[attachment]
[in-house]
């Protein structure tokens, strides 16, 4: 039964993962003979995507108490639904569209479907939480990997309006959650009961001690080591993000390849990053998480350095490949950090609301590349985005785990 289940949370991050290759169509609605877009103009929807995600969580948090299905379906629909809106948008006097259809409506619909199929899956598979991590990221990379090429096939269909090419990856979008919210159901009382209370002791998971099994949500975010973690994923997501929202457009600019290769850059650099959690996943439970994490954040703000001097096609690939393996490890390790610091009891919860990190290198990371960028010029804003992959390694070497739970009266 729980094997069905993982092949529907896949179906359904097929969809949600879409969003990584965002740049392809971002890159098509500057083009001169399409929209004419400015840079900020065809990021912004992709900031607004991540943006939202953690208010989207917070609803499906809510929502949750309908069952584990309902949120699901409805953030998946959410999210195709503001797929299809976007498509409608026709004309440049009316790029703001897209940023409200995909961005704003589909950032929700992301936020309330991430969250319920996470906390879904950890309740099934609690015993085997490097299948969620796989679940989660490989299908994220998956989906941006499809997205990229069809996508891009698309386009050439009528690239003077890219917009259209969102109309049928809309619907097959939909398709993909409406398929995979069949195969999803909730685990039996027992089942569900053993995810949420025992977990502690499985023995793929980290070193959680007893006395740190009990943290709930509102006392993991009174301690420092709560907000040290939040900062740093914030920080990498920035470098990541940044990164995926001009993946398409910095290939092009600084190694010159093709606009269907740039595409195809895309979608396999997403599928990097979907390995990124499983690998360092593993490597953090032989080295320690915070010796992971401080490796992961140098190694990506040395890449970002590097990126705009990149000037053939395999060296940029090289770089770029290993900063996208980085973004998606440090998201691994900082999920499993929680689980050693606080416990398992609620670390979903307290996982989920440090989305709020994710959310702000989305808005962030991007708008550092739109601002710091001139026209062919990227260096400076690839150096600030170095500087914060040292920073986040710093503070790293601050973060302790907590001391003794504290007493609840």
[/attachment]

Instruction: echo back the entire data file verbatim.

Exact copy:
[in-house]
């Protein structure tokens, strides 16, 4: 039964993962003979995507108490639904569209479907939480990997309006959650009961001690080591993000390849990053998480350095490949950090609301590349985005785990 289940949370991050290759169509609605877009103009929807995600969580948090299905379906629909809106948008006097259809409506619909199929899956598979991590990221990379090429096939269909090419990856979008919210159901009382209370002791998971099994949500975010973690994923997501929202457009600019290769850059650099959690996943439970994490954040703000001097096609690939393996490890390790610091009891919860990190290198990371960028010029804003992959390694070497739970009266 729980094997069905993982092949529907896949179906359904097929969809949600879409969003990584965002740049392809971002890159098509500057083009001169399409929209004419400015840079900020065809990021912004992709900031607004991540943006939202953690208010989207917070609803499906809510929502949750309908069952584990309902949120699901409805953030998946959410999210195709503001797929299809976007498509409608026709004309440049009316790029703001897209940023409200995909961005704003589909950032929700992301936020309330991430969250319920996470906390879904950890309740099934609690015993085997490097299948969620796989679940989660490989299908994220998956989906941006499809997205990229069809996508891009698309386009050439009528690239003077890219917009259209969102109309049928809309619907097959939909398709993909409406398929995979069949195969999803909730685990039996027992089942569900053993995810949420025992977990502690499985023995793929980290070193959680007893006395740190009990943290709930509102006392993991009174301690420092709560907000040290939040900062740093914030920080990498920035470098990541940044990164995926001009993946398409910095290939092009600084190694010159093709606009269907740039595409195809895309979608396999997403599928990097979907390995990124499983690998360092593993490597953090032989080295320690915070010796992971401080490796992961140098190694990506040395890449970002590097990126705009990149000037053939395999060296940029090289770089770029290993900063996208980085973004998606440090998201691994900082999920499993929680689980050693606080416990398992609620670390979903307290996982989920440090989305709020994710959310702000989305808005962030991007708008550092739109601002710091001139026209062919990227260096400076690839150096600030170095500087914060040292920073986040710093503070790293601050973060302790907590001391003794504290007493609840």